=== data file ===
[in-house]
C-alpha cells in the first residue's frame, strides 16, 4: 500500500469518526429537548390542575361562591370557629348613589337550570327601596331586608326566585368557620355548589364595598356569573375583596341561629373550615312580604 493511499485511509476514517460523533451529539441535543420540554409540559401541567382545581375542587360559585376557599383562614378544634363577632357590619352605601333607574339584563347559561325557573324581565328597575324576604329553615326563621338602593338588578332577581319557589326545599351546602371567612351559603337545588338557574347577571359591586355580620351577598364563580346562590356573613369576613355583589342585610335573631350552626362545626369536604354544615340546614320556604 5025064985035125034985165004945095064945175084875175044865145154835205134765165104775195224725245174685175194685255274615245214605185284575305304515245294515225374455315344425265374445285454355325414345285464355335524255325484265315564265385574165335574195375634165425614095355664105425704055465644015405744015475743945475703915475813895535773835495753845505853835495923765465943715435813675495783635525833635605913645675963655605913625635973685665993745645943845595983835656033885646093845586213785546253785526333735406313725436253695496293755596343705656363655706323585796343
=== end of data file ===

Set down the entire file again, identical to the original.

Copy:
[in-house]
C-alpha cells in the first residue's frame, strides 16, 4: 500500500469518526429537548390542575361562591370557629348613589337550570327601596331586608326566585368557620355548589364595598356569573375583596341561629373550615312580604 493511499485511509476514517460523533451529539441535543420540554409540559401541567382545581375542587360559585376557599383562614378544634363577632357590619352605601333607574339584563347559561325557573324581565328597575324576604329553615326563621338602593338588578332577581319557589326545599351546602371567612351559603337545588338557574347577571359591586355580620351577598364563580346562590356573613369576613355583589342585610335573631350552626362545626369536604354544615340546614320556604 5025064985035125034985165004945095064945175084875175044865145154835205134765165104775195224725245174685175194685255274615245214605185284575305304515245294515225374455315344425265374445285454355325414345285464355335524255325484265315564265385574165335574195375634165425614095355664105425704055465644015405744015475743945475703915475813895535773835495753845505853835495923765465943715435813675495783635525833635605913645675963655605913625635973685665993745645943845595983835656033885646093845586213785546253785526333735406313725436253695496293755596343705656363655706323585796343